The Guest

by Paul Stephenson

l’ll never know who he was,
the man that just sat there

his face pressed into the head rest,
his beard a black avalanche.

He sat there in the way
piles of gravel do, delivered

to the beginning of a drive,
one ear folded like a landscape

Christmas card, one eye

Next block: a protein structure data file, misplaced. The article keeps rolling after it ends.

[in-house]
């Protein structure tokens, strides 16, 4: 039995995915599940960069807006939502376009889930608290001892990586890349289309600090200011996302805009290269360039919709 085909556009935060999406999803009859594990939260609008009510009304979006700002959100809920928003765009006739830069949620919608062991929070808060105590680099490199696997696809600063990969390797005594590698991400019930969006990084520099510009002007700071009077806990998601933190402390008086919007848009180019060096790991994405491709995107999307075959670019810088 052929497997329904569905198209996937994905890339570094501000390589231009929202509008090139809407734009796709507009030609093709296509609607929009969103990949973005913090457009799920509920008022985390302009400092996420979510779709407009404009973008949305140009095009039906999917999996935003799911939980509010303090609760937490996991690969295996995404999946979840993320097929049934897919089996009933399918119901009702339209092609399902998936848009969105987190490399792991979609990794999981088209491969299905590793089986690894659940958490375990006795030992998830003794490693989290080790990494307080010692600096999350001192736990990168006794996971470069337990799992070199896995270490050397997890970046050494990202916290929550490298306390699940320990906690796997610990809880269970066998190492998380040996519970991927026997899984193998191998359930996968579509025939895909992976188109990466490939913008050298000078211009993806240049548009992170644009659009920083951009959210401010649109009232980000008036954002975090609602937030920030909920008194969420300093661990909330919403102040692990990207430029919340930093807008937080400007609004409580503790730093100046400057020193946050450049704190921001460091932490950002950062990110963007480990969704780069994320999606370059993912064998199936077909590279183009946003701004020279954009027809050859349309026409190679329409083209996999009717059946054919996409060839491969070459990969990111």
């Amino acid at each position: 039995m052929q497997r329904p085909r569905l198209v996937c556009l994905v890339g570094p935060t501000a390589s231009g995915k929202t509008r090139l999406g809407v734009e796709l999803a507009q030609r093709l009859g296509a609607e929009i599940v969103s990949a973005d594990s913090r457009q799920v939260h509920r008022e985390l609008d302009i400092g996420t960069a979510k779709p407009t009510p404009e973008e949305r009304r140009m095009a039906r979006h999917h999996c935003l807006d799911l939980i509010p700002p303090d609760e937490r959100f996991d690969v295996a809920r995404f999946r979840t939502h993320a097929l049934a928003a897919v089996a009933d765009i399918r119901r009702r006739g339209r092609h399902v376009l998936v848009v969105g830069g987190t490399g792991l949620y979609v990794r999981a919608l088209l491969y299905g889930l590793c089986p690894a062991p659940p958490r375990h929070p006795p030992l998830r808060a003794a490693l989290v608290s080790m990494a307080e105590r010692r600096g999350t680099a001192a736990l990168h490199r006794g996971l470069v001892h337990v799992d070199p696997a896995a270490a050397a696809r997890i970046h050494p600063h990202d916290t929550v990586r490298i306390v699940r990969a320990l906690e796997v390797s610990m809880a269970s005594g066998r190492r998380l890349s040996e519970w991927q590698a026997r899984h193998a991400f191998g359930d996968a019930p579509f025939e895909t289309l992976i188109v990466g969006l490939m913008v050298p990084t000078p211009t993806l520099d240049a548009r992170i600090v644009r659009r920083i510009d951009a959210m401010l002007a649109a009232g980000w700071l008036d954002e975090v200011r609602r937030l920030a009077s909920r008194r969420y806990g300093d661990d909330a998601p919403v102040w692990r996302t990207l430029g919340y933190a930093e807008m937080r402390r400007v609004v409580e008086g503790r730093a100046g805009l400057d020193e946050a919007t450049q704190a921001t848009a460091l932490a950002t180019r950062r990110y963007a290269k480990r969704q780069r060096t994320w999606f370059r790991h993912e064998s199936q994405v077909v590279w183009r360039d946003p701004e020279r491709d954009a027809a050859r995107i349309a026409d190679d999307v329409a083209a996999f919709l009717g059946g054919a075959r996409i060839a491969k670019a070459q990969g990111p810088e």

a red foil bauble

dented from storage.
He sat in the glow of the lights

and we prodded him
with the fire poker, tickled

his nose with a strip
of gold tinsel. Nothing.

In the kitchen, cold meats, pickles.
Upstairs, choices to be made.